You’ve got a killer set list, you need to make some money, and you know that it’s time to book a tour – but what’s the first step? That was the question tackled at Jazz Mentors 18, when three formidable artists came to Local 802 to discuss the opportunities and challenges of booking your own tour. The talk was moderated by Local 802 Jazz Committee member Henry Conerway III. The panelists were:
- Anna Webber, the avant-garde flutist, saxophonist and composer, and winner of a 2018 Guggenheim Fellowship and the 2014 BMI Charlie Parker Composition Prize.
- Trumpeter Keyon Harrold, who tours with his own band as a headliner and also backs up top artists. He recently provided Miles Davis trumpet parts for the Don Cheadle biopic “Miles Ahead.”
- Bassist Chris Mees, co-owner and director of J. Chriss & Company, a New York-based jazz booking agency.
The distinguished trio discussed the logistical, economic and artistic demands of touring, from the unique perspective of the indie jazz artist. A highly diverse audience of seasoned professionals and emerging artists showed up to listen and ask questions.
With a nod to some of the more specific aspects of the self-designed tour, Chris Mees helped define something that all agreed was an essential piece of any successful road schedule: the “anchor gig.”
“An anchor gig,” said Mees, “is as an engagement that is viable on its own and can become the pivotal show. This gig can be at a university or festival. It just has to pay enough so you then have the ability to hunt out other venues in and around that location.”
The freewheeling discussion covered other facets as well, including the logistics of working with management, defining and attracting audiences, and even which warm-up band to pick.
Anna Webber has extensive experience putting together her own tours internationally and across the U.S. “When choosing a venue,” said Webber, “you have to cast a broad net. When you approach club owners or booking agents for festivals, you’re not necessarily going to hear back. Be real, be polite and be patient. No response probably means they’re booked, or they simply don’t know you. When I performed in a small town where no one knew me, I used a local band with a strong ‘street team’ to open for us. That really helped with turnout.”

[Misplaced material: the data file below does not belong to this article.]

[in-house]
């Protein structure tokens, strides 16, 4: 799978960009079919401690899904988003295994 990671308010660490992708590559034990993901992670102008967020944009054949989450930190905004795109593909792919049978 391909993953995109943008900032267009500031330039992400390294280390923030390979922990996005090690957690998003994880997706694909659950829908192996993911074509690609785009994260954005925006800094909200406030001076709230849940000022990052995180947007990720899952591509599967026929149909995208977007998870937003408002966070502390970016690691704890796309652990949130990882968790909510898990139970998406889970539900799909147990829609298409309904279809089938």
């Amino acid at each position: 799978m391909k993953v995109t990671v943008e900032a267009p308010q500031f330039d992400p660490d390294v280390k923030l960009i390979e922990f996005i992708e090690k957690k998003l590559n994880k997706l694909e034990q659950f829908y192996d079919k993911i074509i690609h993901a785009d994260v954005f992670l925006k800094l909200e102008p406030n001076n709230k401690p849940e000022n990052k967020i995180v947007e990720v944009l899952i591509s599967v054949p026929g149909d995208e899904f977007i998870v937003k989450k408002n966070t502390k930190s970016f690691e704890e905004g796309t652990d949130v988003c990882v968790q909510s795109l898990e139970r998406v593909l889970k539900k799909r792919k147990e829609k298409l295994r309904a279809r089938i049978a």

Keyon Harrold’s focus on diverse genres has allowed him to appear and record with artists ranging from Common to Lauryn Hill to Gregory Porter to Dr. Lonnie Smith. Harrold has also been booking his own tours for years, both in the U.S. and abroad. His approach to touring is at once pragmatic and idealistic: “It’s a process,” said Harrold to the rapt audience. “You need a record or product that people want to hear or see. It’s best if you can find a manager to book the gigs, but if you are doing it on your own, be prepared for chance events that may present themselves – a last-minute invitation to play in a club or small room. You never know what may come of them. It doesn’t matter where you are in the game; it’s always a humbling experience. Do what you need to do to find your audience, and in that process of transition between ugly duckling and swan, you’ll discover the people who are looking for you and who want to hear what you have to say.”
In addition to moderating the event, drummer Henry Conerway III also helped choose the panelists. Conerway, who leads the monthly Jazz Mentors Student Jam, understands the need for the Jazz Mentors panels to serve the current community of indie jazz artists by providing up to date information relevant to their experience.
“Being in community with one another,” said Conerway, “grants us a unique opportunity to share information. The Jazz Mentors panels have provided a platform for us to collectively seek the information most helpful to our community. I’m grateful to be a part of an organization that is in service to the needs of its membership.”
Jazz Mentors, now in its fourth year, connects up-and-coming musicians with some of New York City’s premier artists and industry professionals to discuss the business of jazz. The ongoing series is sponsored by a grant from the New York City Council and administered by the Council for Living Music. The program has encompassed a wide variety of topics, including business-oriented discussions of social media, marketing one’s creativity, and social justice issues of race and gender equality. Past panelists have included such luminaries as Maria Schneider, Ron Carter, Paquito D’Rivera, Christian McBride, Joe Lovano, Camille Thurman and Regina Carter. The events are free and open to the public and have brought over 600 people through the doors of Local 802 and other venues. The next panel discussion will take place at Local 802 on April 11 from 5 p.m. to 6:30 p.m. Certified occupational therapist Aviva L. Wolff will lead a discussion about the widespread phenomenon of hand injuries in musicians, the various therapies available, and pathways to recovery. For more information, see www.local802afm.org/jazz-mentors, or send an e-mail to Todd Weeks.